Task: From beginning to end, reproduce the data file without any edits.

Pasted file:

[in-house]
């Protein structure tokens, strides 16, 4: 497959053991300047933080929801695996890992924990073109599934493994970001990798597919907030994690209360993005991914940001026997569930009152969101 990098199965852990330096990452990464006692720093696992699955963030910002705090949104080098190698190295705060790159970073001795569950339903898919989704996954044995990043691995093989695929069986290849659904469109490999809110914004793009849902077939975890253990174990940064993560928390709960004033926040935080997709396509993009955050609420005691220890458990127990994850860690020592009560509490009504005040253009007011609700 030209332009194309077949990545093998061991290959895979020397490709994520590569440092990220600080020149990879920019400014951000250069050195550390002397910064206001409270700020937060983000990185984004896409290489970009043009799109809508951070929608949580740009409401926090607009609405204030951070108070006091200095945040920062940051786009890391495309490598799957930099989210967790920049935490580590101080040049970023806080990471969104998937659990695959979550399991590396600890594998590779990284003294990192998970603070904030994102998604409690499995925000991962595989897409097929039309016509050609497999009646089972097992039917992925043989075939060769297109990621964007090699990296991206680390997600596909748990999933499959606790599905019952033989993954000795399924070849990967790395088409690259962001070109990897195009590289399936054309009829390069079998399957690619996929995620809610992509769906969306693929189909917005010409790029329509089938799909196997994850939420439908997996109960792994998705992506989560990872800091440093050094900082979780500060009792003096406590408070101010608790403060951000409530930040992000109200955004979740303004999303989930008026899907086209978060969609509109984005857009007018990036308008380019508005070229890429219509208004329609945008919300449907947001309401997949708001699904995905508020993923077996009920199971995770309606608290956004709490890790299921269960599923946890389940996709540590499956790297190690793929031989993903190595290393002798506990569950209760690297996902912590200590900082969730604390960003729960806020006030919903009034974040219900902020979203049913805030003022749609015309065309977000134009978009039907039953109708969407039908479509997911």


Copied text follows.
[in-house]
């Protein structure tokens, strides 16, 4: 497959053991300047933080929801695996890992924990073109599934493994970001990798597919907030994690209360993005991914940001026997569930009152969101 990098199965852990330096990452990464006692720093696992699955963030910002705090949104080098190698190295705060790159970073001795569950339903898919989704996954044995990043691995093989695929069986290849659904469109490999809110914004793009849902077939975890253990174990940064993560928390709960004033926040935080997709396509993009955050609420005691220890458990127990994850860690020592009560509490009504005040253009007011609700 030209332009194309077949990545093998061991290959895979020397490709994520590569440092990220600080020149990879920019400014951000250069050195550390002397910064206001409270700020937060983000990185984004896409290489970009043009799109809508951070929608949580740009409401926090607009609405204030951070108070006091200095945040920062940051786009890391495309490598799957930099989210967790920049935490580590101080040049970023806080990471969104998937659990695959979550399991590396600890594998590779990284003294990192998970603070904030994102998604409690499995925000991962595989897409097929039309016509050609497999009646089972097992039917992925043989075939060769297109990621964007090699990296991206680390997600596909748990999933499959606790599905019952033989993954000795399924070849990967790395088409690259962001070109990897195009590289399936054309009829390069079998399957690619996929995620809610992509769906969306693929189909917005010409790029329509089938799909196997994850939420439908997996109960792994998705992506989560990872800091440093050094900082979780500060009792003096406590408070101010608790403060951000409530930040992000109200955004979740303004999303989930008026899907086209978060969609509109984005857009007018990036308008380019508005070229890429219509208004329609945008919300449907947001309401997949708001699904995905508020993923077996009920199971995770309606608290956004709490890790299921269960599923946890389940996709540590499956790297190690793929031989993903190595290393002798506990569950209760690297996902912590200590900082969730604390960003729960806020006030919903009034974040219900902020979203049913805030003022749609015309065309977000134009978009039907039953109708969407039908479509997911």